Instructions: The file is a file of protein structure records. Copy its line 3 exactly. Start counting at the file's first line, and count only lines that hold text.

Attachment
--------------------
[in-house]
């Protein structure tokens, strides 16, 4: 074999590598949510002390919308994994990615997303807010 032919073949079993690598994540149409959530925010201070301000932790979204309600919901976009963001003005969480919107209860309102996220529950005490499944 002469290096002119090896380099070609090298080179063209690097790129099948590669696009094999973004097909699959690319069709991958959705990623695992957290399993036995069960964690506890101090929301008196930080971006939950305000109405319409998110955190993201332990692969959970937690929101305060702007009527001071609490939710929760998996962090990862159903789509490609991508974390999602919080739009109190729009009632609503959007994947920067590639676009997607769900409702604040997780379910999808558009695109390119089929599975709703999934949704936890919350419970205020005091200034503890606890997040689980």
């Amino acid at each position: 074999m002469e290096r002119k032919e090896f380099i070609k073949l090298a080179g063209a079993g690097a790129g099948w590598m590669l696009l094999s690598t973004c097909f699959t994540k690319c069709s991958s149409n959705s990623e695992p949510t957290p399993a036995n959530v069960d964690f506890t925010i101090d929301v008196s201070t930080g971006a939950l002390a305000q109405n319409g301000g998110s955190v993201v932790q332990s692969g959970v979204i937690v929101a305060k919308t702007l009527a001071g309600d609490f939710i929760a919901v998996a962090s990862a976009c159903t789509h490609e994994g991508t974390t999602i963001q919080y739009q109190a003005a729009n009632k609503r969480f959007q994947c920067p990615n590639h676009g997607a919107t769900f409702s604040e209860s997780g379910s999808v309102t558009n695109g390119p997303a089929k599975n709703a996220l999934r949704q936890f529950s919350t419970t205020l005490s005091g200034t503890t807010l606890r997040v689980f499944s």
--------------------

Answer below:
């Amino acid at each position: 074999m002469e290096r002119k032919e090896f380099i070609k073949l090298a080179g063209a079993g690097a790129g099948w590598m590669l696009l094999s690598t973004c097909f699959t994540k690319c069709s991958s149409n959705s990623e695992p949510t957290p399993a036995n959530v069960d964690f506890t925010i101090d929301v008196s201070t930080g971006a939950l002390a305000q109405n319409g301000g998110s955190v993201v932790q332990s692969g959970v979204i937690v929101a305060k919308t702007l009527a001071g309600d609490f939710i929760a919901v998996a962090s990862a976009c159903t789509h490609e994994g991508t974390t999602i963001q919080y739009q109190a003005a729009n009632k609503r969480f959007q994947c920067p990615n590639h676009g997607a919107t769900f409702s604040e209860s997780g379910s999808v309102t558009n695109g390119p997303a089929k599975n709703a996220l999934r949704q936890f529950s919350t419970t205020l005490s005091g200034t503890t807010l606890r997040v689980f499944s």